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Sometimes I use the Android Strava app on my phone and sometimes I use my Garmin 500. The phone is easier since I do not need to attach it to the computer to upload and I have it in my jersey pocket anyway. If you want to see numbers as you ride the Garmin would be better as having a phone on your handlebars seems like a poor idea and it would suck up your battery since you would need to have live view on.

Before all the gadgets I just went on a bike ride and put the miles on the calendar and would add them up each week. . That required driving the route one time to get the mileage. It actually worked very well for total miles. New routes required some guess work. I just used what I thought was my usual average speed and multiplied it times hours of riding time.

Back in the day you could then report it to the President and his office would send you a pin for 5000 miles. Nowadays depending on the President they might have you jailed.
 

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I have a cat eye strada on my older bike and haven't bothered to put anything on my newer bike that I ride most of the time now.
I pretty much know how many miles a route I plan will be and confirming or getting a precise number doesn't really do anything for me so I don't think I'll bother getting a computer for the new bike. I do like having a computer on my older bike as that's the bike I use for racing and I gauge my progress with a certain time trial route I do so I like to know average speed for that one route I do like once a month.
 

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So what I'm hearing is that I should leave both on my bike...one for perfect accuracy and one so I can load a ton of data easily on my computer :thumbsup:

TripleB67
Not necessarily. If you want to upload track data and be able to share it and play with it on the computer, do Strava comparisons, etc., you need something like the Garmin. If you have that, you don't really need the other computer, unless the tiny increase in accuracy (and it's still not "perfect") matters to you. How much does it matter to you at the end of the year whether you rode 3000 miles or 3050 miles?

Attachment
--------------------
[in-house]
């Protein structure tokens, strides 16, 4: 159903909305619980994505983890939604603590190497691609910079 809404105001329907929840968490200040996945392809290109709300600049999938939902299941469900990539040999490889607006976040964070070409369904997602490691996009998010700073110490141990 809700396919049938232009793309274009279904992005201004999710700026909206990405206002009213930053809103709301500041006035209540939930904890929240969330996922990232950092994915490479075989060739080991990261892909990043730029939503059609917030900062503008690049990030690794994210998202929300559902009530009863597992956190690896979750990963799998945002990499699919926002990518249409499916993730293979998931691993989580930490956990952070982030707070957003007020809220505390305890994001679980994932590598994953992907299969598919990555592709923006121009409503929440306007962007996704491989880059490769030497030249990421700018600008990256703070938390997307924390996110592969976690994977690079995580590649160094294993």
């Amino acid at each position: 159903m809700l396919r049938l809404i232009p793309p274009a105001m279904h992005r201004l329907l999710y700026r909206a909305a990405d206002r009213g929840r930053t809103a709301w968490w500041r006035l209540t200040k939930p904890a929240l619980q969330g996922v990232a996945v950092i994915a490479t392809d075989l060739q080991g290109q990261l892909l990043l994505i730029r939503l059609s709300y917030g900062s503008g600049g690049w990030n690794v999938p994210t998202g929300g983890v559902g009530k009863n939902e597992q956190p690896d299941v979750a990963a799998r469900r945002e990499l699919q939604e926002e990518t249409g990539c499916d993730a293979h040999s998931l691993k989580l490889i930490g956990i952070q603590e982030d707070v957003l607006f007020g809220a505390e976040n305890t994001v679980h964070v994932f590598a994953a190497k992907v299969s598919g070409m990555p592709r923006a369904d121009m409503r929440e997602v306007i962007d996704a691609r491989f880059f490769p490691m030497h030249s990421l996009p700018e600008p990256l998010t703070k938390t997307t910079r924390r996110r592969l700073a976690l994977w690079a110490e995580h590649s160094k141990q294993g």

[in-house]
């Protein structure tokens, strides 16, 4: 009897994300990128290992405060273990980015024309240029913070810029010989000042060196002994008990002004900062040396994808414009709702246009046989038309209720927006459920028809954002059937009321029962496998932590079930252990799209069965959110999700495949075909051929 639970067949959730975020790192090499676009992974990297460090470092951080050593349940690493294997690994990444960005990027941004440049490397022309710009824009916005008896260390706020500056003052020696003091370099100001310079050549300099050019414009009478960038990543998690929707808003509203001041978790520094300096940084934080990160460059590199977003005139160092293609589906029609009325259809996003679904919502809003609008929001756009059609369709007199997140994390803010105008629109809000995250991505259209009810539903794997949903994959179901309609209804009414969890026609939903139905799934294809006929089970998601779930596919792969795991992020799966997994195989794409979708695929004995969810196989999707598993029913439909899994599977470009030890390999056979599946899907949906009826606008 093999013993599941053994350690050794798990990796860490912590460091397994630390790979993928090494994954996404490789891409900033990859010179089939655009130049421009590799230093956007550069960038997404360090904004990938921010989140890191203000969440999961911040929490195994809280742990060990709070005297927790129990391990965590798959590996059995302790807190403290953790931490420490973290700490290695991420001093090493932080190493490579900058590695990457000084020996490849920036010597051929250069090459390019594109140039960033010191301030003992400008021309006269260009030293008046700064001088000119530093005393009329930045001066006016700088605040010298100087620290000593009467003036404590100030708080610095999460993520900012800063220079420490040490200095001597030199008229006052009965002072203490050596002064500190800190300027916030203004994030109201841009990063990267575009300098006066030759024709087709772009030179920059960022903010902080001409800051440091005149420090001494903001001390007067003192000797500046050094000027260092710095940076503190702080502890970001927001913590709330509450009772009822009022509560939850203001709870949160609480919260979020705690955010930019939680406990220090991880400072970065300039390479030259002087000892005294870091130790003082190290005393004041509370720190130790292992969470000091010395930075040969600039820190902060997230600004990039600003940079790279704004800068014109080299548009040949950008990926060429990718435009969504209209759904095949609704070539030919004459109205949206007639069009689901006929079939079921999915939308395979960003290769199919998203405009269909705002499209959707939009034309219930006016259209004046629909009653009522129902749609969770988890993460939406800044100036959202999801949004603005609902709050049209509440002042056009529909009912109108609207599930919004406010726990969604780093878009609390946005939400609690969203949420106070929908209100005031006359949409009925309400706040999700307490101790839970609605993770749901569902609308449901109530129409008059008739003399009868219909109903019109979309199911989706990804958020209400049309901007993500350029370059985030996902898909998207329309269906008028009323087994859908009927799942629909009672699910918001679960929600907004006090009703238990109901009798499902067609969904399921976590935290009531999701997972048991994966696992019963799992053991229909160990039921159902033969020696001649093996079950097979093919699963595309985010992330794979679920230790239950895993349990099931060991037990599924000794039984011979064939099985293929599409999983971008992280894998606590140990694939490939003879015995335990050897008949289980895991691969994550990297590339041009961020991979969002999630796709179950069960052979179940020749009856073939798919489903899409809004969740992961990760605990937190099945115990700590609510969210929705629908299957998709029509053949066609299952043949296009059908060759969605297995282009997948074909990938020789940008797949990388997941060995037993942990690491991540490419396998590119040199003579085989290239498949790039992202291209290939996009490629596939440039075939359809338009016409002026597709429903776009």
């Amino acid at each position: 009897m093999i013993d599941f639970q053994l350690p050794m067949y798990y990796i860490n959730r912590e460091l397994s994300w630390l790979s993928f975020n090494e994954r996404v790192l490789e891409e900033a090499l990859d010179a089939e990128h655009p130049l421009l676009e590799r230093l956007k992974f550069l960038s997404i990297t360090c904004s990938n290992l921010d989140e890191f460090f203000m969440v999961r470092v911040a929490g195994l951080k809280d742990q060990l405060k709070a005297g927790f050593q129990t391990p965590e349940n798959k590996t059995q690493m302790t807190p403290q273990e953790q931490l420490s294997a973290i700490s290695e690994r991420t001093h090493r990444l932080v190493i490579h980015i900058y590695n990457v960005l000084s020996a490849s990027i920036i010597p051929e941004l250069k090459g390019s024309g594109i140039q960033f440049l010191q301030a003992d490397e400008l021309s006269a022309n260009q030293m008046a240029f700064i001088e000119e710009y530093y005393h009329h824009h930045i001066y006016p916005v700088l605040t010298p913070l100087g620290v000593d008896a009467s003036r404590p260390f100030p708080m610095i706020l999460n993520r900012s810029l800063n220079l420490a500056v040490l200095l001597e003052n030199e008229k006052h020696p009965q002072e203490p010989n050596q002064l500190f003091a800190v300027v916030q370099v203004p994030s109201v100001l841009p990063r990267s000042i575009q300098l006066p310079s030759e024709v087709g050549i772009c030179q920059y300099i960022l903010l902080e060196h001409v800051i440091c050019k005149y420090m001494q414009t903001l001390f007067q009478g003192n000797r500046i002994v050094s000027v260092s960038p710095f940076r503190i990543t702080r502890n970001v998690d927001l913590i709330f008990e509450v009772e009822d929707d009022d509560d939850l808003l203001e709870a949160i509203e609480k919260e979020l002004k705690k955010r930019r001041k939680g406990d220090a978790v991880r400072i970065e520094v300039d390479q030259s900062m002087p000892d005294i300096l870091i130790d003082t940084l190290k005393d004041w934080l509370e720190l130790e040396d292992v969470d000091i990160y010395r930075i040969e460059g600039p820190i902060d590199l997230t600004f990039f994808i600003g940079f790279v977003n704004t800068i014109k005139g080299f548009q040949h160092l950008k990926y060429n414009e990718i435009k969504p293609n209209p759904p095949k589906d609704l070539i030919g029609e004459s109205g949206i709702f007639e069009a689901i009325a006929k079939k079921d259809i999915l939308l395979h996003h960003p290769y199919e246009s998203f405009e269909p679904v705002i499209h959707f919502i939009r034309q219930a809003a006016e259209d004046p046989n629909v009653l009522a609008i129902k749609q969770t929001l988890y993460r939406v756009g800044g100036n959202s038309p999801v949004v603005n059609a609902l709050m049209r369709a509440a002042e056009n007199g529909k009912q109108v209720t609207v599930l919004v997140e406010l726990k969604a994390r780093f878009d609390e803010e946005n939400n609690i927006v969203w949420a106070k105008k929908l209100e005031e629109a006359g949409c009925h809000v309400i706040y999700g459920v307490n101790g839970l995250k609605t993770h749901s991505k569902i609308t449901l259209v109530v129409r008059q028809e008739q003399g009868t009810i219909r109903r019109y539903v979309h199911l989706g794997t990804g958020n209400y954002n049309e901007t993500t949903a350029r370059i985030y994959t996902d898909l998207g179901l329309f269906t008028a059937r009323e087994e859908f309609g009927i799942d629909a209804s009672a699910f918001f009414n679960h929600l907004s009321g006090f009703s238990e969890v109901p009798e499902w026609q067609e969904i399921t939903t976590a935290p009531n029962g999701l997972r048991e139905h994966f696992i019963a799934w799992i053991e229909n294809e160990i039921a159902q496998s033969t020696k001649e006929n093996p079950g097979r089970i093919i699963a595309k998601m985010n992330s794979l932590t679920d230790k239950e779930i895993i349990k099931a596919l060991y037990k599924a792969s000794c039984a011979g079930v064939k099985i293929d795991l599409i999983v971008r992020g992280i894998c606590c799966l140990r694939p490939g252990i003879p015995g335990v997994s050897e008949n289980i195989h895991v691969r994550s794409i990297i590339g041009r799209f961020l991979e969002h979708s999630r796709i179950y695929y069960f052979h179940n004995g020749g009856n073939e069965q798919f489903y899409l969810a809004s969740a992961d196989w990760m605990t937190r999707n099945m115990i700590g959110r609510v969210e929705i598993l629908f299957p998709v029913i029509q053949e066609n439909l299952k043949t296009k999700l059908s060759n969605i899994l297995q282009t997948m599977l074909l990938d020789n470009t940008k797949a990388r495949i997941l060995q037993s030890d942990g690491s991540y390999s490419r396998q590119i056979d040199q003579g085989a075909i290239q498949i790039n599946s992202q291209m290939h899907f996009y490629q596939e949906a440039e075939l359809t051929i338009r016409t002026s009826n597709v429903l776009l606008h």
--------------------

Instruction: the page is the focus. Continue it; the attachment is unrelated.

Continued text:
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I use an old fashioned Cateye wired cycle computer as well as my phone's free Strava app. I always seem to end the ride with a 0.5 mph lower average speed on Strava than on my Cateye.
 

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My garmin seems fairly accurate, i have a speed sensor paired to it so it can hot fix the gps data. Meaning if i go under a bridge or in some deeply wooded path my trace is not lost.

When i am on the trail it seems to track well with pavement markings, meaning every mile seems about on.
The bolded words correspond with the 1-2% error described in the various posts. Having the wheel sensor for added data to correct the GPS slop makes a difference.

Truth is, any of the devices being discussed are plenty accurate enough for the purposes of anyone here.
 

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I use an old fashioned Cateye wired cycle computer as well as my phone's free Strava app. I always seem to end the ride with a 0.5 mph lower average speed on Strava than on my Cateye.
Same here, I don't need to know the exact miles I ride. A not so accurate measurement is good enough for me.
 

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This is what I do. It's the reason that my GPS Polar is a "watch type". I thought that two computer types would look funny.
 

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I'm kickin' it real old skool with an Avocet 20 (on my vintage 1986 Specialized Allez) and Avocet 30 and 40 on everything else. Unfortunately you can't mount an Avocet 30 on the newer 31.8 sized handlebars. Sigh. It's harder and harder to find working Avocet units and I find it puzzling that some of my units just stop working.

I'm not a fan or wireless units (I don't want to replace two batteries) so I picked up a $13 wired Bell Dashboard 100 at Wally World. Things I like about the Bell unit: battery saving feature and actual time spent riding. Things I don't like about the Bell unit: no stopwatch function and it sits a little too high off my handlebars.